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PARIS – A French sports goods chain withdrew a hijab from its joggers after being attacked by politicians and by social media.
Originally created in the Moroccan market at the request of its customers, Decathlon's "running hijab" – a nylon hood designed to allow Muslim women to cover their hair while running – provoked the Indignation in France as politicians across the political spectrum considered it a violation of French principles of secularism.
After days of acrimonious public debate and virulent criticism on social media, the sporting goods retailer said in a statement Tuesday that it had suspended the sale of the article in France for security reasons and threats to its staff. on social media.
French Justice Minister Nicole Belloubet said Wednesday that sports shops are free to sell the current hijab and that there is no legal objection.
"The debate on this issue has become hysterical and I regret it," she told France Info radio.
In secular France, officials can not wear veil covering the hair during working hours and the veil covering the face is forbidden for all in the public space. Clothing considered to affirm a religious identity is often controversial, even legal.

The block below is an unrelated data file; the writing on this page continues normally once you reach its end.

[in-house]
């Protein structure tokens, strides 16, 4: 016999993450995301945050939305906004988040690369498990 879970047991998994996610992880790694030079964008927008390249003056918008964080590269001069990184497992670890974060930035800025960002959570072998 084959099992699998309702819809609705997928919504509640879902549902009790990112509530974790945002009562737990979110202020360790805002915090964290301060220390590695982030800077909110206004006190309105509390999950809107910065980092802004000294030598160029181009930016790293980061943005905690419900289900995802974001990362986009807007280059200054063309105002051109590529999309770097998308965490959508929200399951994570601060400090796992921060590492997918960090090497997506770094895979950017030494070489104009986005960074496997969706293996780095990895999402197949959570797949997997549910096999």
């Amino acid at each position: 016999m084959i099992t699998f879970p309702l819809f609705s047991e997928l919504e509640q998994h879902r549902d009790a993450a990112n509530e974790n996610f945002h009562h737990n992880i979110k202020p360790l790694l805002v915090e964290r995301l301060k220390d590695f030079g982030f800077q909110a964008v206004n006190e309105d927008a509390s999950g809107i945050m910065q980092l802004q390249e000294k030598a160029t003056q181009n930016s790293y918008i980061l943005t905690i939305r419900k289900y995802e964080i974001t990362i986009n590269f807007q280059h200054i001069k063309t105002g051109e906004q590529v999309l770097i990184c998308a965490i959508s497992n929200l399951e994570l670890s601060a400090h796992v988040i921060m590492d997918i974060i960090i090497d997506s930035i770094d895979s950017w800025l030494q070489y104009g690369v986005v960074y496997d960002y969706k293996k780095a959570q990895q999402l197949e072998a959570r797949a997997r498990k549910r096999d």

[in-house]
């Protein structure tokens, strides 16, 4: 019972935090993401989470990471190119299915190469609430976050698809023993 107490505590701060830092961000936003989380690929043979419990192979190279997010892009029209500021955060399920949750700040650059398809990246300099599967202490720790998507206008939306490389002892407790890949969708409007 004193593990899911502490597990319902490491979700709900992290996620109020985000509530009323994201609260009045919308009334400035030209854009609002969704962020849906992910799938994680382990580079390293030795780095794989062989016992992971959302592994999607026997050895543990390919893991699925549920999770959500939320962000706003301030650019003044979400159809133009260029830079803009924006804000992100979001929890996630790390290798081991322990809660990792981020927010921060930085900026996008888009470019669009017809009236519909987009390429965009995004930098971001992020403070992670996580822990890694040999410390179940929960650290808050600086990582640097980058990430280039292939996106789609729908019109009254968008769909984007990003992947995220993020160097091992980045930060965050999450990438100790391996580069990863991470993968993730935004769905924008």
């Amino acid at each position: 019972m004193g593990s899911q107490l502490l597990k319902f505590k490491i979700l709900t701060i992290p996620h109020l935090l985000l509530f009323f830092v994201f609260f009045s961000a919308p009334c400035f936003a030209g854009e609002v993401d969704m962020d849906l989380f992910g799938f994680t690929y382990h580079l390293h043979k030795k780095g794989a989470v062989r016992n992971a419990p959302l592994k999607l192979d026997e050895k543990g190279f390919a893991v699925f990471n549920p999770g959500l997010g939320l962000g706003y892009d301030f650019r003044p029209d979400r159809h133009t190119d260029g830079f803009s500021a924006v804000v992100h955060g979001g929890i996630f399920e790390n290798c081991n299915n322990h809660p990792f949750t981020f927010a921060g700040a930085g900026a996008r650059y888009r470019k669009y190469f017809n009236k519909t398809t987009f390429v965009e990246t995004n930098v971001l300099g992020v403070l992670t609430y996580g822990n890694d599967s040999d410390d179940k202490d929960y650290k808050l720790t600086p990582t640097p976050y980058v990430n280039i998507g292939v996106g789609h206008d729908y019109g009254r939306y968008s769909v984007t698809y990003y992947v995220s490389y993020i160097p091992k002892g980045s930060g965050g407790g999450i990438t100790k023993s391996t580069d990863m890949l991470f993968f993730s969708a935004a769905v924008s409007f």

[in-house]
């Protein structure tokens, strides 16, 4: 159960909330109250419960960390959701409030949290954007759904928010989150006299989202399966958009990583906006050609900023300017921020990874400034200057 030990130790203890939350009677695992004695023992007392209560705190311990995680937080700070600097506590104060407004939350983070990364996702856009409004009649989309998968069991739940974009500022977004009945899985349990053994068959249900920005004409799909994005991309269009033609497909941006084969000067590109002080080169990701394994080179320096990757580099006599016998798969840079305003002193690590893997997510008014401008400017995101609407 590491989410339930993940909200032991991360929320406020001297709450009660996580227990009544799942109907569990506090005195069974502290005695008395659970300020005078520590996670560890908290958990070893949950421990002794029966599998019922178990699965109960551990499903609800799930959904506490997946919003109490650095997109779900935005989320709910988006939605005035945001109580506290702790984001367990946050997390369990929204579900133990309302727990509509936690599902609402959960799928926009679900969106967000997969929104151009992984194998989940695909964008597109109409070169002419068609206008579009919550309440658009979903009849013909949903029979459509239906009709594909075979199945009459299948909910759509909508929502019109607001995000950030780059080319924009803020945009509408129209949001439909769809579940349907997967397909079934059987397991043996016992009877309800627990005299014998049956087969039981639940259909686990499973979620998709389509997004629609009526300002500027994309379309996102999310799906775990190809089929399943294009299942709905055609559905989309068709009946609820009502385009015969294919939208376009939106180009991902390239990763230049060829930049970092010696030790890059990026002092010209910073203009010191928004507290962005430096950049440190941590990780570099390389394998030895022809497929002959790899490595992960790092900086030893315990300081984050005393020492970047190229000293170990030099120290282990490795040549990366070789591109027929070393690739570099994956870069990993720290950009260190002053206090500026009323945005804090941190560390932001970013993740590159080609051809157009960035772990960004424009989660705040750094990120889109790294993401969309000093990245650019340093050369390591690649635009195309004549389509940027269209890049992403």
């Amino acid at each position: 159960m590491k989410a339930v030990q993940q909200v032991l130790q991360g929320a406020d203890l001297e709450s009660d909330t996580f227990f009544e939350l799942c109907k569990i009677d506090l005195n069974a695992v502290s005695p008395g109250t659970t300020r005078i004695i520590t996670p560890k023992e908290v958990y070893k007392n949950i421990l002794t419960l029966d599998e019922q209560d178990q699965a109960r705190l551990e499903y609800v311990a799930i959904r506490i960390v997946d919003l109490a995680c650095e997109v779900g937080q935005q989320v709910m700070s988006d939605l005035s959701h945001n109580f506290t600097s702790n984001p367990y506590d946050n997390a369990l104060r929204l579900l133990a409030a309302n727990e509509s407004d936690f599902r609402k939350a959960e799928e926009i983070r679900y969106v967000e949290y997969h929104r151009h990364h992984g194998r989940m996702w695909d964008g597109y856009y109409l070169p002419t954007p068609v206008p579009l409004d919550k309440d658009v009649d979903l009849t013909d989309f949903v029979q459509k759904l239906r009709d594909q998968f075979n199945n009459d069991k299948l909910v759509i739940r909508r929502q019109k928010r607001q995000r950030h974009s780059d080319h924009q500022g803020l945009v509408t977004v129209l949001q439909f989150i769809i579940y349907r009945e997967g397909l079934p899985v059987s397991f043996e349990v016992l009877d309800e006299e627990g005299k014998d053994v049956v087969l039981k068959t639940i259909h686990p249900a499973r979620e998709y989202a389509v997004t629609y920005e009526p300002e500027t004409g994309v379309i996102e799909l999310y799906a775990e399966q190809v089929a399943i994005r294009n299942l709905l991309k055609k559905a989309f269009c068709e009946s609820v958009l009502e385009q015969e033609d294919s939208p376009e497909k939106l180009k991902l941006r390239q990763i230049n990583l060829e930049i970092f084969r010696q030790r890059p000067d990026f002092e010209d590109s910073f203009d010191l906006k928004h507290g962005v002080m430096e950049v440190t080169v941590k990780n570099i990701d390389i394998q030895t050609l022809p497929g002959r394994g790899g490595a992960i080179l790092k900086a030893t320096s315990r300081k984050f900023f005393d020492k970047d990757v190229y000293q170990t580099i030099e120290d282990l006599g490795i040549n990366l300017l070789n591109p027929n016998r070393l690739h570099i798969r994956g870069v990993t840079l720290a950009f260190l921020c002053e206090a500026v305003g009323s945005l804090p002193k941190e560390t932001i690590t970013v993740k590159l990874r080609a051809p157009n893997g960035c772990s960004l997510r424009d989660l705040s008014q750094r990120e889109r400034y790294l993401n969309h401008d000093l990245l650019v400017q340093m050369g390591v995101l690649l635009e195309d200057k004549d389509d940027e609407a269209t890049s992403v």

In the summer of 2016, several French seaside towns banned the Burkini swimsuit from some Muslim women, claiming that the garment – which leaves only the face, hands and feet exposed – defies the French laws on secularism and causes public unrest.
In recent days, right and left politicians have strongly criticized Decathlon for selling the hijab.
"Decathlon denies the values of our civilization on the altar of the market and communitarianism," said Lydia Guirous, spokesman for the conservative Republican Party, of Algerian origin, on her Twitter feed.
Socialist lawmaker Valerie Rabault has suggested the boycott of Decathlon, one of Europe's largest sporting goods retailers.
Even Budget Minister Gerald Darmanin of President Emmanuel Macron's centrist government has stood up against the hijab.
"I attach more importance to the freedom of women than to commercial freedom," he told French radio Europe 1.
The jogging hijab is still available on the Decathlon site in Morocco for $ 8.29.
Similar clothing covering the head, not expressly associated with Islam, such as hoods for hunting or trekking in the desert, are still available in French Decathlon stores.
Nike Inc. – among other suppliers – still sells sports hijabs in three colors priced at $ 34.20 on its French website.